Raising chicken with kids

Discussion in 'Managing Your Flock' started by whitejerabias, Dec 13, 2011.

  1. whitejerabias

    whitejerabias Out Of The Brooder

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    Dec 6, 2011
    My co parent for my flock will be an amazing four year old girl. We've been leasing a pony this fall and to see my girl around these huge beasts? Wow. She shovels *ahem* right alongside me and is up for any task I can throw at her. She is cautious, confident and brave. She is very proud of herself.I want to include her in as much of the process as possible, from collecting eggs to deep cleaning the coop. Lets have chat about teaching our kids to be better parents than we are. [​IMG]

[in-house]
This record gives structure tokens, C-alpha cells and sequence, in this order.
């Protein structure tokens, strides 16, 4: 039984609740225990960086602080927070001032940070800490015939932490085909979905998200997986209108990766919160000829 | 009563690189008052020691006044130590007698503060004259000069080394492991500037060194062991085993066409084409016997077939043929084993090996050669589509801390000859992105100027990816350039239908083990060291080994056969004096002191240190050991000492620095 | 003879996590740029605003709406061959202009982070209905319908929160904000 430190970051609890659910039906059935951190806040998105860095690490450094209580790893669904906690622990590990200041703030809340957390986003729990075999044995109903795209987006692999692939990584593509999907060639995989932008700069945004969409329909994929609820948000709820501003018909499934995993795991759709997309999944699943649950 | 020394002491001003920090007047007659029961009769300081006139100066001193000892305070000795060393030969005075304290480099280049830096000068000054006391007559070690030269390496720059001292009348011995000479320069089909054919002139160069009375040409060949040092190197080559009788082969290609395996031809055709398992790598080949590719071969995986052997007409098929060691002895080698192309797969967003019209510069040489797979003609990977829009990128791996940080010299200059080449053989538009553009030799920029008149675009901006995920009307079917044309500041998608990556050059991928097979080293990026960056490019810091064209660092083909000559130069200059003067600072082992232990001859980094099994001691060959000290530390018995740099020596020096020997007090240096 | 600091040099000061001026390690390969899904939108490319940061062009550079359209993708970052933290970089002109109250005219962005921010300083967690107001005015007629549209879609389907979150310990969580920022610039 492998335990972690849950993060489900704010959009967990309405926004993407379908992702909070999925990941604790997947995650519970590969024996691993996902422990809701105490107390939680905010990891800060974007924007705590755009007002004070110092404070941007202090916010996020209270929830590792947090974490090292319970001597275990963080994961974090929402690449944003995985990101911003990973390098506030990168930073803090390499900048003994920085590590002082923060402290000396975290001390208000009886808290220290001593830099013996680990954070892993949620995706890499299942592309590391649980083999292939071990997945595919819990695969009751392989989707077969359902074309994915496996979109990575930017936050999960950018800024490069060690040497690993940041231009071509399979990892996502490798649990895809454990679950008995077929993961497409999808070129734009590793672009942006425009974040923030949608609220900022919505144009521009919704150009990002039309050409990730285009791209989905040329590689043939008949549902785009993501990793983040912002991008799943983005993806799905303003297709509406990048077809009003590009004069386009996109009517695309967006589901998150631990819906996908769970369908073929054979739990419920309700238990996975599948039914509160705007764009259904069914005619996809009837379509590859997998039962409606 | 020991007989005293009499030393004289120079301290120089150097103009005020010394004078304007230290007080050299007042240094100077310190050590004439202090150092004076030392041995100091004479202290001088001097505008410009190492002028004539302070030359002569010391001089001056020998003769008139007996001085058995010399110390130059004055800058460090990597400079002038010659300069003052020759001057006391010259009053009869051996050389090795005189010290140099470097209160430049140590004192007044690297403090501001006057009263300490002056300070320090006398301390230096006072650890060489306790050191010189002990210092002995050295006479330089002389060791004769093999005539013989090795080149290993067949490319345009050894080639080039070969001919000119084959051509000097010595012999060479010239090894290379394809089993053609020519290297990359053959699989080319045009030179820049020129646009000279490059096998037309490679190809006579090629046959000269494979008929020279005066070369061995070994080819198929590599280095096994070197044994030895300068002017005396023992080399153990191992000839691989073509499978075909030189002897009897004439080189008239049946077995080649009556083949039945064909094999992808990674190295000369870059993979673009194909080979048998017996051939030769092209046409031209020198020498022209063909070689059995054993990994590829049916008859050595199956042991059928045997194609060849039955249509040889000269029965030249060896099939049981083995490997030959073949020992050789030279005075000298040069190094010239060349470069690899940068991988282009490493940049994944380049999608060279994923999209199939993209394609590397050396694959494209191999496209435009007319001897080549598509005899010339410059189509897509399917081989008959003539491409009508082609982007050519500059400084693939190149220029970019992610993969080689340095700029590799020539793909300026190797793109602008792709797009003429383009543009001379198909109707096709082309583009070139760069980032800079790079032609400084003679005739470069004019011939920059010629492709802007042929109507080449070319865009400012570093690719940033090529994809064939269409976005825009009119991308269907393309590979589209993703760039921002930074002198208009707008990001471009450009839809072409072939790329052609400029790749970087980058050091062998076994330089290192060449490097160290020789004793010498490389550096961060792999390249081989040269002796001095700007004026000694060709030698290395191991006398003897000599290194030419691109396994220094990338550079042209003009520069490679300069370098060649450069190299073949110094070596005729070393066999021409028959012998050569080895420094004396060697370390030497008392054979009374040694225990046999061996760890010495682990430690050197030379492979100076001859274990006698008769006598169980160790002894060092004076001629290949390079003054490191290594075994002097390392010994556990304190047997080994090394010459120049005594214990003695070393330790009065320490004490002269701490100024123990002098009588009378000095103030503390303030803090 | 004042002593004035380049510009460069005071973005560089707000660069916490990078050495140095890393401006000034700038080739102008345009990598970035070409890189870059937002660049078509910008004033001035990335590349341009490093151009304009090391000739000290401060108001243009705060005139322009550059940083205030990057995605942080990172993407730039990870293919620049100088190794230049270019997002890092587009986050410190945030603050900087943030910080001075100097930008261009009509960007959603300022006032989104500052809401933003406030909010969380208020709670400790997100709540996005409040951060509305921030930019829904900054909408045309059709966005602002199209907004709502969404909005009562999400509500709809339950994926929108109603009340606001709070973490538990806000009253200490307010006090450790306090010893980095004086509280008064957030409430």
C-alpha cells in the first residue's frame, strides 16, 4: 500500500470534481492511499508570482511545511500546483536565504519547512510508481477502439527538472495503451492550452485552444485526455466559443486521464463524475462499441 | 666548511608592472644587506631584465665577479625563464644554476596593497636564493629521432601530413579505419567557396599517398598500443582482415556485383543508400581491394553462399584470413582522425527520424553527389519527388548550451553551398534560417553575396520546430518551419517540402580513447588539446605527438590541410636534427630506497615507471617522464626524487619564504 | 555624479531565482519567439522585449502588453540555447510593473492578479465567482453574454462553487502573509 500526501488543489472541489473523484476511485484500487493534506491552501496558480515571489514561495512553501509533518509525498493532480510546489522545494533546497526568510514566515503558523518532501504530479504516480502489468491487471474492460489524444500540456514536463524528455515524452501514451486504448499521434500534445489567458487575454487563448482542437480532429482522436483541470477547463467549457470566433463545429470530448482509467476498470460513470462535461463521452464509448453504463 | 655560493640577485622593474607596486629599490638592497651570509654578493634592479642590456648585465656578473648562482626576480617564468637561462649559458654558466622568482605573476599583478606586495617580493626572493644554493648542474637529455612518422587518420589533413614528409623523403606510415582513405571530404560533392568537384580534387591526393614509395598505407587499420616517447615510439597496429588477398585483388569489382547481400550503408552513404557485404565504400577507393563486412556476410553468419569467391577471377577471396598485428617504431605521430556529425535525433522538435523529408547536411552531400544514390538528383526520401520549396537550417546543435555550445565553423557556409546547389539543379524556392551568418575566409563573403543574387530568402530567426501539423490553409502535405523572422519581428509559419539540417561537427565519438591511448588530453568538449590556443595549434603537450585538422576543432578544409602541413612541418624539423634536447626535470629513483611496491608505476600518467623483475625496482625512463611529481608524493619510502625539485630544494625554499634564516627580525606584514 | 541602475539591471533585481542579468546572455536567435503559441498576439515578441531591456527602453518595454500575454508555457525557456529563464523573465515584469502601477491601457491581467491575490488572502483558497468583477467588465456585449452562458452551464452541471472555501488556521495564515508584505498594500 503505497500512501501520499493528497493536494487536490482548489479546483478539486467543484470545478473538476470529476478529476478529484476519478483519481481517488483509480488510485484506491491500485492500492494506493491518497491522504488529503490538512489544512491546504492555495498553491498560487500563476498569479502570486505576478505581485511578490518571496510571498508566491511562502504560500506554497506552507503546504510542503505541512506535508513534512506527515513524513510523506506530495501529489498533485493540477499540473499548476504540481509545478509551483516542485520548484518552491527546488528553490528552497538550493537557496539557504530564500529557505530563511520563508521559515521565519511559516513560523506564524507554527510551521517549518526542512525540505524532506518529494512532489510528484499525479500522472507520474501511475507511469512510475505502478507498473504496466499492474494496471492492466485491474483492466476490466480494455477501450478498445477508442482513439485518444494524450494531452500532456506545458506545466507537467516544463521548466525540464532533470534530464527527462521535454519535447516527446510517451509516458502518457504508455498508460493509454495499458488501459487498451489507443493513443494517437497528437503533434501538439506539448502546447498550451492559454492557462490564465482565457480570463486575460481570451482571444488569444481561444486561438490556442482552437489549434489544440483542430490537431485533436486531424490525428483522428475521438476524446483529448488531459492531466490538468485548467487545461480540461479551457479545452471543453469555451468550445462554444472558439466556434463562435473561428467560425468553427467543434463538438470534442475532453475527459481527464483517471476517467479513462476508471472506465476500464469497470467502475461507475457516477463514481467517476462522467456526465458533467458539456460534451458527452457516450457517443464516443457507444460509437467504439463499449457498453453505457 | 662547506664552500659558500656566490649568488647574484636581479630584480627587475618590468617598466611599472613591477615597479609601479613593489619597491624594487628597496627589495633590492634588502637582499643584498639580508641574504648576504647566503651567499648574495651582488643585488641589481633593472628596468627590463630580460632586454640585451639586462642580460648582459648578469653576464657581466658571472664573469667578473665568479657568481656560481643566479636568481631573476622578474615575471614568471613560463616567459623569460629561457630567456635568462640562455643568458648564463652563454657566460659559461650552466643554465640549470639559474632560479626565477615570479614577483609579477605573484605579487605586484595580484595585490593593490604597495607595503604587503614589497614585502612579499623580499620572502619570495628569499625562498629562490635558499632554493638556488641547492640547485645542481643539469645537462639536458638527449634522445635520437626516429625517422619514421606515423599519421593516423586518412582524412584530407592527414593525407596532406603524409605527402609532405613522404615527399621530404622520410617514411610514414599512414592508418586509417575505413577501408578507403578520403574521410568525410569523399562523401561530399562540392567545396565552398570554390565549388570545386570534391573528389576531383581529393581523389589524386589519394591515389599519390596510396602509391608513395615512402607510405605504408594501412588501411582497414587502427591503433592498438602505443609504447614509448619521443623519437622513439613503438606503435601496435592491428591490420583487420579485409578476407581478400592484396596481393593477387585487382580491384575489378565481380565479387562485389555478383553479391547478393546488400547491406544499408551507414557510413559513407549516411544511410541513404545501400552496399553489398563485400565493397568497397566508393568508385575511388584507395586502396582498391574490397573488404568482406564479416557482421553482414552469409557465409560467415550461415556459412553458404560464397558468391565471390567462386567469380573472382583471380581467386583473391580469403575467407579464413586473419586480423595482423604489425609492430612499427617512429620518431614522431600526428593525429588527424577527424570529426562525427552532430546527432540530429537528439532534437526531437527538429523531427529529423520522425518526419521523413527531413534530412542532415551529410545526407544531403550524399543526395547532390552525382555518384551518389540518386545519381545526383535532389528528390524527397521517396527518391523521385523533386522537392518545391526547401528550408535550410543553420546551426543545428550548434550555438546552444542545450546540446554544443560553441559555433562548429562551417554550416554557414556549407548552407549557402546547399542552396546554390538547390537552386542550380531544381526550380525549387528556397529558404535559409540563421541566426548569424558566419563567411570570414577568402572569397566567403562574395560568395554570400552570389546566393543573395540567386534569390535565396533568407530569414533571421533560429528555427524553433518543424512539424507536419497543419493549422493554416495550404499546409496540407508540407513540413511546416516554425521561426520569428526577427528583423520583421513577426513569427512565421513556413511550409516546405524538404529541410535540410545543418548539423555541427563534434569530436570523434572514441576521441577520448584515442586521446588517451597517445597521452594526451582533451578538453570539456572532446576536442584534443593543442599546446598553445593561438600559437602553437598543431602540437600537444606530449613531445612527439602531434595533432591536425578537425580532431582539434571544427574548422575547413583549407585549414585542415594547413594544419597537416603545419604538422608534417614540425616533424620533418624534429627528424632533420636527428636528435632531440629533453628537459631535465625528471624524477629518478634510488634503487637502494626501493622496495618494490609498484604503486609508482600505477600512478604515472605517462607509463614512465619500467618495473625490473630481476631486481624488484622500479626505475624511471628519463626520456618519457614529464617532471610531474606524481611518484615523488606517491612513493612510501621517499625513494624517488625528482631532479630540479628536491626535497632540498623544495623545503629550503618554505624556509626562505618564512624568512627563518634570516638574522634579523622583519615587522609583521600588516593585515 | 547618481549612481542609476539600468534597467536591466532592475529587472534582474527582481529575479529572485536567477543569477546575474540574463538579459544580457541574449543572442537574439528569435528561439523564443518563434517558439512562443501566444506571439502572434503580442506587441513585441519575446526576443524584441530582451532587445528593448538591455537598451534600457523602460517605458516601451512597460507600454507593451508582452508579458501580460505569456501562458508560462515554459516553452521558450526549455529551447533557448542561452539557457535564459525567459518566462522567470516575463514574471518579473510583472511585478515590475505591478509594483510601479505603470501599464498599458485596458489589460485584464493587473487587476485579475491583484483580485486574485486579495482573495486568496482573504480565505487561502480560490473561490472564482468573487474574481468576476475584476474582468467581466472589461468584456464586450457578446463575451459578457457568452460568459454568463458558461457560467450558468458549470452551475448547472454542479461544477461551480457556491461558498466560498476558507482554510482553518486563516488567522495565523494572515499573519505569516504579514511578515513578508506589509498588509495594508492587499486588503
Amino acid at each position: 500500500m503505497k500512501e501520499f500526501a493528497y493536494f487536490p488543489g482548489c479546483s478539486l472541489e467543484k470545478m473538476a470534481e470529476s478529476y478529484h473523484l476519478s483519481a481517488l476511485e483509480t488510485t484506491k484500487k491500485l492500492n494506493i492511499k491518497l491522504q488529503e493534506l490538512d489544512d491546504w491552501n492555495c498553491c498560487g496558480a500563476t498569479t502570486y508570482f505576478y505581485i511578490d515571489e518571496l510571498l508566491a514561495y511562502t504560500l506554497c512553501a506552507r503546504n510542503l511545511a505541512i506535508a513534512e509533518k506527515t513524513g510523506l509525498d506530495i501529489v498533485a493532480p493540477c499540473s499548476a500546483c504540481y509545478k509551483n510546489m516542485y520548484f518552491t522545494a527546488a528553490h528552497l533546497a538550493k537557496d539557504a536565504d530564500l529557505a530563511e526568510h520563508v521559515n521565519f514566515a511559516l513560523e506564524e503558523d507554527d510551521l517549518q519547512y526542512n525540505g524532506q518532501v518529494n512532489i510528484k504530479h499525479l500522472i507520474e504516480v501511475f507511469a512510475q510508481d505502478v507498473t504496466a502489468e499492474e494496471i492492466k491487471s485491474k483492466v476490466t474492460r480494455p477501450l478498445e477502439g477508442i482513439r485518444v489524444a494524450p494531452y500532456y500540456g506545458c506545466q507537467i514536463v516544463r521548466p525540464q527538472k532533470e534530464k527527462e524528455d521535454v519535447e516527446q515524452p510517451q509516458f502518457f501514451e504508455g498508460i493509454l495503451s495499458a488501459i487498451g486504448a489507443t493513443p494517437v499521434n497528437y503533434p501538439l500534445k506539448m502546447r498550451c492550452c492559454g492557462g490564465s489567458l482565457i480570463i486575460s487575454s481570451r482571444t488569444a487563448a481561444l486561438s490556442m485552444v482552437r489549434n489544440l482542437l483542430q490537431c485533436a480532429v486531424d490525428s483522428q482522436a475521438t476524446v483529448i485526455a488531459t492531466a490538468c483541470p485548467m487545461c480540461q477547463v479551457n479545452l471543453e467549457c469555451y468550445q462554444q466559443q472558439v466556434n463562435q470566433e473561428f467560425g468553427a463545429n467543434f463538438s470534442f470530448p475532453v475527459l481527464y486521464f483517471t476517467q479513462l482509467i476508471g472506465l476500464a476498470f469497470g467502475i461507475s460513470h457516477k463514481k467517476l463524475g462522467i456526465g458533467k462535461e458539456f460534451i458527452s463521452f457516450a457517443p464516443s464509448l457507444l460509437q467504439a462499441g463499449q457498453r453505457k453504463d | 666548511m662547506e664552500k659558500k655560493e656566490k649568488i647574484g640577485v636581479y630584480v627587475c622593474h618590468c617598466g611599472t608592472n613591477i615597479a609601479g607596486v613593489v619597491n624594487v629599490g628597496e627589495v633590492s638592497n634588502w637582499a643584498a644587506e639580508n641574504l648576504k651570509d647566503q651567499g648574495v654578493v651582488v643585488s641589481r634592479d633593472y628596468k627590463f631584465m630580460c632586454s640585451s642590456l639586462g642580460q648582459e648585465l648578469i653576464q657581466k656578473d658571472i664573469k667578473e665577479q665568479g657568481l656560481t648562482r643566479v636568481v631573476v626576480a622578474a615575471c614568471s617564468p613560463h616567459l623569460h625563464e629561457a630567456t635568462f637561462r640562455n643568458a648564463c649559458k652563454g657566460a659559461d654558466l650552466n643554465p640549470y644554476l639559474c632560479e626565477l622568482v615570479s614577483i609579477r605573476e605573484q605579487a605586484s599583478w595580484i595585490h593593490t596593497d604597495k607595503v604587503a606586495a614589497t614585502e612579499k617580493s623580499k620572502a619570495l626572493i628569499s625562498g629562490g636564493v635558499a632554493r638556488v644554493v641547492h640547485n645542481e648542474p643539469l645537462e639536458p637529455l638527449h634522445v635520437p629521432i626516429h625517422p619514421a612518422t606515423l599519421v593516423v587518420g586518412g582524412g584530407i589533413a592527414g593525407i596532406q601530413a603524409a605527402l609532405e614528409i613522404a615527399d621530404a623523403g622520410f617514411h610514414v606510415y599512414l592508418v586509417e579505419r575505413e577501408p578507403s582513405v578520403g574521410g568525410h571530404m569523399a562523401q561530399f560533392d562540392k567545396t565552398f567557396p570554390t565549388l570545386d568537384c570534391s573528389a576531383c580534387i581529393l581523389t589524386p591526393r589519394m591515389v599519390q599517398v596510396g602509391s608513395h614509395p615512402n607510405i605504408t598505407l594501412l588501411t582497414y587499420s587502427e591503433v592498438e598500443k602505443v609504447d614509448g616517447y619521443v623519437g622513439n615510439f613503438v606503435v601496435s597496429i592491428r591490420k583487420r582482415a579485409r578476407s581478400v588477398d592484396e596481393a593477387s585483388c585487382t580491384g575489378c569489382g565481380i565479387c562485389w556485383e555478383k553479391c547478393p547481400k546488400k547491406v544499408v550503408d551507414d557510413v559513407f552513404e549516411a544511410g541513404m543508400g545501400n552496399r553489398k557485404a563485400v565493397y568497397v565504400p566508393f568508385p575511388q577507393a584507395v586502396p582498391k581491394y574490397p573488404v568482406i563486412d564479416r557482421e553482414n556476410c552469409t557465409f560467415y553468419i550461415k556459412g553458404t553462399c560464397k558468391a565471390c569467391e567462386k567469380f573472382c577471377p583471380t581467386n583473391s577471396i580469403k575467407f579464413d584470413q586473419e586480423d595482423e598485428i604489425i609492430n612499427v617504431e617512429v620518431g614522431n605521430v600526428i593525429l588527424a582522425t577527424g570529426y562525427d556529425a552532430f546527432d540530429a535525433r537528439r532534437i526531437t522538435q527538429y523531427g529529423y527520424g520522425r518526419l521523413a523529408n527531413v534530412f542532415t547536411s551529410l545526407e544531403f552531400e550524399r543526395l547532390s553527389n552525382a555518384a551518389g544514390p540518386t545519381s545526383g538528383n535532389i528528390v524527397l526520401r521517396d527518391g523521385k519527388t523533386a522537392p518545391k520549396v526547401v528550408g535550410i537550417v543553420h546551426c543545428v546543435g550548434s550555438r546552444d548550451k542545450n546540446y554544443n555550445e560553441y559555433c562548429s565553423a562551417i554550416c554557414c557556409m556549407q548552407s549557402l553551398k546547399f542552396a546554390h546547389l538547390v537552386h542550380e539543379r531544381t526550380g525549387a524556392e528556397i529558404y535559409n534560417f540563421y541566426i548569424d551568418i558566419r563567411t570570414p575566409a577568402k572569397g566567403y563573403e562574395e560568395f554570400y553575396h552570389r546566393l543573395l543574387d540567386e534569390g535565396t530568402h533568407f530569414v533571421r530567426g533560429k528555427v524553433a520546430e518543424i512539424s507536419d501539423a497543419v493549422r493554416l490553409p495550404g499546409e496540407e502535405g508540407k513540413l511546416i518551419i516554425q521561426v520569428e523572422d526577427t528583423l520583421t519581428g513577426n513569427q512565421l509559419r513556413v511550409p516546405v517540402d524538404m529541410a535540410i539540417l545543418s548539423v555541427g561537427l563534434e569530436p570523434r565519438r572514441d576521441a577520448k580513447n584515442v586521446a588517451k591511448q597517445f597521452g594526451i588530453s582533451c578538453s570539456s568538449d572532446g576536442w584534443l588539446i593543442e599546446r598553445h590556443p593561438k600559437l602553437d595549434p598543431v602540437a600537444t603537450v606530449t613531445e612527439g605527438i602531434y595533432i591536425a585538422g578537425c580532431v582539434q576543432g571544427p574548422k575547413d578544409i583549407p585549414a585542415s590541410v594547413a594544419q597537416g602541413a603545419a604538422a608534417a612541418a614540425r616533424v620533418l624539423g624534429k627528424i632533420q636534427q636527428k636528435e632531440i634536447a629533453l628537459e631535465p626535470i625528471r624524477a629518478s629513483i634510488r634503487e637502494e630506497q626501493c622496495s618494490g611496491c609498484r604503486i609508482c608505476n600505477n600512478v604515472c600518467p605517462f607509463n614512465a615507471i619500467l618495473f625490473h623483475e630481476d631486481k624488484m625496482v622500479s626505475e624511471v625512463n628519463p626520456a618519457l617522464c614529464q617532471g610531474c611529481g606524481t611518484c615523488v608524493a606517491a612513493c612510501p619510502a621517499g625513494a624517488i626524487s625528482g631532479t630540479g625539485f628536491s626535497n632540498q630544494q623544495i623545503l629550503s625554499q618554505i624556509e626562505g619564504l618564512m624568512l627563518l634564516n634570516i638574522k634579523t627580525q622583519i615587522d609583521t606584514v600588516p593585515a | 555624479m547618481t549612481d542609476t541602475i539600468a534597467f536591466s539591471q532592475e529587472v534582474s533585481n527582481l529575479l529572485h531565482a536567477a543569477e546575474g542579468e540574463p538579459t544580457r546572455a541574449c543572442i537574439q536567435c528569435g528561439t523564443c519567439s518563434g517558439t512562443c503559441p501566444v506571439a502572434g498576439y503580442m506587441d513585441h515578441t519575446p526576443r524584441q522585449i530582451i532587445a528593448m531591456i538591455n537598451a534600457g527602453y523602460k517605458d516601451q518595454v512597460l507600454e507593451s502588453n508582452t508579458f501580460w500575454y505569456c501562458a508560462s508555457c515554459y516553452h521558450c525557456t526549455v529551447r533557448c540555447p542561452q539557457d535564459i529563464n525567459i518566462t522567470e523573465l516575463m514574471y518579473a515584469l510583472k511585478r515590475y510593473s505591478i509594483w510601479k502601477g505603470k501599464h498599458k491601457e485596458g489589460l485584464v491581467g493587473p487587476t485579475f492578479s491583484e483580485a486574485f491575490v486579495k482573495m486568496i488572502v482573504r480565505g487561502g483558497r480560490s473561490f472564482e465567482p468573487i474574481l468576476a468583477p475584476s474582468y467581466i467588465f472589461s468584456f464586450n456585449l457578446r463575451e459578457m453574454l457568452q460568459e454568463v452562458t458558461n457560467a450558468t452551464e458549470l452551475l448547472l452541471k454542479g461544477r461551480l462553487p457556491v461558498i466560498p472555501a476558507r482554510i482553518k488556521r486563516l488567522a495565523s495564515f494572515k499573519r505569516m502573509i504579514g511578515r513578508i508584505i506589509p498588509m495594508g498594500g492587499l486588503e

What are some easy jobs young kids can be taught to do? Collecting eggs, feeding and watering...
    Do you have any 'coop rules'?
    What are certain safeguards you've taken to protect your children? Your flock?
    Do you keep a rooster? Do you worry about it and what different restrictions do you kids have around him vs the hens?
    Have you had a chicken die/get hurt/killed? How old was you child and how did it effect them?
    Has your child been aware if you culled a bird? How have those discussions gone?
     
  2. hensandchickscolorado

    hensandchickscolorado Chillin' With My Peeps

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    I have a 5 year old daughter who is also my chicken co-pilot [​IMG].